“The Financialization of Crypto” by Douglas W. Arner (University of Hongkong), Dirk A. Zetzsche (Université du Luxembourg), Ross P. Buckley (University of New South Wales) and Jamieson M. Kirkwood (University of Hongkong) was published on 17 May 2023 in the EBI Working Paper Series No. 148.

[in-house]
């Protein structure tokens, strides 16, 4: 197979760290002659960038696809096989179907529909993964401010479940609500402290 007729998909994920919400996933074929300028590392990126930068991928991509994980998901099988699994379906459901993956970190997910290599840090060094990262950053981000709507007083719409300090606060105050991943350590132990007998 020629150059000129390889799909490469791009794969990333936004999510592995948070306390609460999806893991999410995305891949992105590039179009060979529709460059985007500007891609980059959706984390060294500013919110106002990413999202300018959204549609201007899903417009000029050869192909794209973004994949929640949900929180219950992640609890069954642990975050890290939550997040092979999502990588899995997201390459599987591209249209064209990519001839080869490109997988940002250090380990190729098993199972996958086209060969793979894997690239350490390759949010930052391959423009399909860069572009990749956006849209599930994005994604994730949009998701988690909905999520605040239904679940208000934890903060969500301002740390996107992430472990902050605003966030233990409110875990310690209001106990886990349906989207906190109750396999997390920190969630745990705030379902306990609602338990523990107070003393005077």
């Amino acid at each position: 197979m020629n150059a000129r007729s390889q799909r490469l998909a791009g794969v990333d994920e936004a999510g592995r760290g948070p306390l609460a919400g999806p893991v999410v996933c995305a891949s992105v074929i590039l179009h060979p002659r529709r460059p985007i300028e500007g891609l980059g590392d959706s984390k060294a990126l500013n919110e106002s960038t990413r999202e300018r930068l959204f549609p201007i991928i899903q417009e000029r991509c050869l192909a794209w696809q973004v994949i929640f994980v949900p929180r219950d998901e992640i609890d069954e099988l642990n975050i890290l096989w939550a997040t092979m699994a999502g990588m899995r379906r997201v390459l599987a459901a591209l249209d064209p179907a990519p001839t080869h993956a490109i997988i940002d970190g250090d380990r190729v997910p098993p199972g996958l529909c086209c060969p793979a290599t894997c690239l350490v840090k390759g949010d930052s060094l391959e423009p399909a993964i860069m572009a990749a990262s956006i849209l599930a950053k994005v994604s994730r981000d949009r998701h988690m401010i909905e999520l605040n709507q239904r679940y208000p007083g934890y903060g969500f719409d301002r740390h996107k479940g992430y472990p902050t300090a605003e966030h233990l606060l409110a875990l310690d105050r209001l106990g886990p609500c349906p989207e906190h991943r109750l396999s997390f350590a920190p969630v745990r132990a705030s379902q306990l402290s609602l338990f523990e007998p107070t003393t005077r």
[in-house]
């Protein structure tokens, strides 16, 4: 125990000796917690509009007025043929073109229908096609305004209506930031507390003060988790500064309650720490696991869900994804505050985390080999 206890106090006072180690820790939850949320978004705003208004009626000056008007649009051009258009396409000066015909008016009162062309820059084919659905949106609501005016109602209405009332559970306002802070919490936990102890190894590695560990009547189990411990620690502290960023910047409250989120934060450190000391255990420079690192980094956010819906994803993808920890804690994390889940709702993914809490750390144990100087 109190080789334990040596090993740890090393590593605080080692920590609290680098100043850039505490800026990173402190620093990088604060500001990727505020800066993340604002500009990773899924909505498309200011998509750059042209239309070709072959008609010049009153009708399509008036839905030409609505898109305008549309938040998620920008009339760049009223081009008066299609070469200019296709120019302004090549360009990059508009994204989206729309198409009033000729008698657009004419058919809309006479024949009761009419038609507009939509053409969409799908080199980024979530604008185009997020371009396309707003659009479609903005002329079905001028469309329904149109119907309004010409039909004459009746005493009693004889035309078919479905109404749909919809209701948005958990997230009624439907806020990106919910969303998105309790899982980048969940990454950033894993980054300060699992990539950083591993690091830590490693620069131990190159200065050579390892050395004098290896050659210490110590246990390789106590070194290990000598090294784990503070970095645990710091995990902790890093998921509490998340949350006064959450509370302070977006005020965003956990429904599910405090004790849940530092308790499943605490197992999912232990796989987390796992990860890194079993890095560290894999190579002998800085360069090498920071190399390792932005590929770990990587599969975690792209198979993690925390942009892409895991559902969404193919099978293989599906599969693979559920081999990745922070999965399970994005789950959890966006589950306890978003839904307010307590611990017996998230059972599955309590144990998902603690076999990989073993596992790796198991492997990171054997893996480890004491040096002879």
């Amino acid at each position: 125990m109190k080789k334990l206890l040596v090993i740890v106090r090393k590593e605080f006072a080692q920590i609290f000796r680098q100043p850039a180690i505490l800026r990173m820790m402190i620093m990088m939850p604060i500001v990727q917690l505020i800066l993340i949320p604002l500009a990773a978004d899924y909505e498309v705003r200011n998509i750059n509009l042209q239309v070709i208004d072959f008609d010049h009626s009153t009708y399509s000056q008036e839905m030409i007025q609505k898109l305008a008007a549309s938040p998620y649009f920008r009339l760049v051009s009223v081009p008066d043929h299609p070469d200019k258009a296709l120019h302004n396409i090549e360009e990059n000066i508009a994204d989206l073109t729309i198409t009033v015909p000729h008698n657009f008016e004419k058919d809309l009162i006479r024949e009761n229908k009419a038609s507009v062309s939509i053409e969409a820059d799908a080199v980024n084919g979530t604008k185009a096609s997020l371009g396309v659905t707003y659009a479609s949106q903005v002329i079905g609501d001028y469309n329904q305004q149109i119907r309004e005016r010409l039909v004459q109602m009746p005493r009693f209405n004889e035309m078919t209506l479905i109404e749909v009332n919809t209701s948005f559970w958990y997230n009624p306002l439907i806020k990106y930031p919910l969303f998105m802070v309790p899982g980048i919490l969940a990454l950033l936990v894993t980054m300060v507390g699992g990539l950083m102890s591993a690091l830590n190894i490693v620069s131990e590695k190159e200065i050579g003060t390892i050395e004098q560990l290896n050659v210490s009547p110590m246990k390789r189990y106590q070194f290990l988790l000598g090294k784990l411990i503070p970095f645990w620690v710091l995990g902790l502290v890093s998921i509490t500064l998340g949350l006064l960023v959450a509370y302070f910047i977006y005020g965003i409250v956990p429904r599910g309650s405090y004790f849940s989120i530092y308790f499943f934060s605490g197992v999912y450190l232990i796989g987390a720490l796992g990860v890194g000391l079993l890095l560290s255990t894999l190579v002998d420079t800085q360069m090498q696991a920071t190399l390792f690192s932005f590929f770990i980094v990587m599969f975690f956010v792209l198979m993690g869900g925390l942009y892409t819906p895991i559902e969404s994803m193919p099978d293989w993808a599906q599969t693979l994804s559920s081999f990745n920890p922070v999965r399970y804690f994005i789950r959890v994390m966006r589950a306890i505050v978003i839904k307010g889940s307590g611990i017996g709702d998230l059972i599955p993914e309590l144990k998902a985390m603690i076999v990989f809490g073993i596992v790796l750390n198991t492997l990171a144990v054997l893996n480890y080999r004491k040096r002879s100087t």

Cryptocurrencies, blockchain and decentralized finance were designed to address weaknesses in traditional finance, such as the systemic risk and government profligacy at the heart of many financial crises. Yet, failures of prominent crypto firms highlight the flaws in this argument. Crypto is neither special nor immune and has come to feature all the classic problems of traditional finance. As the crypto ecosystem has evolved, the market failures and externalities of traditional finance have emerged — a process we term the “financialization” of crypto. These include conflict of interests, information asymmetries, centralization and interconnections, large numbers of poorly informed, over-enthusiastic market participants, plus agency, operational and financial risks. In their paper, the authors argue that the regulation of crypto needs to learn from the centuries of experience of traditional finance: in order to function properly, crypto requires appropriate regulation and supervision to address market failures and externalities, and to support transparency and efficiency. While it appears the “Crypto Winter” of 2022-2023 has prompted the world’s financial regulators to act, policymakers need to overcome the difficulties posed by decentralization as the underlying paradigm of the crypto industry, which results in a multi-jurisdictional environment of crypto markets, participants, infrastructure and intermediaries. The authors argue that regulatory systems can (and must) now be instituted to ensure the proper functioning of crypto and its interconnections with traditional finance.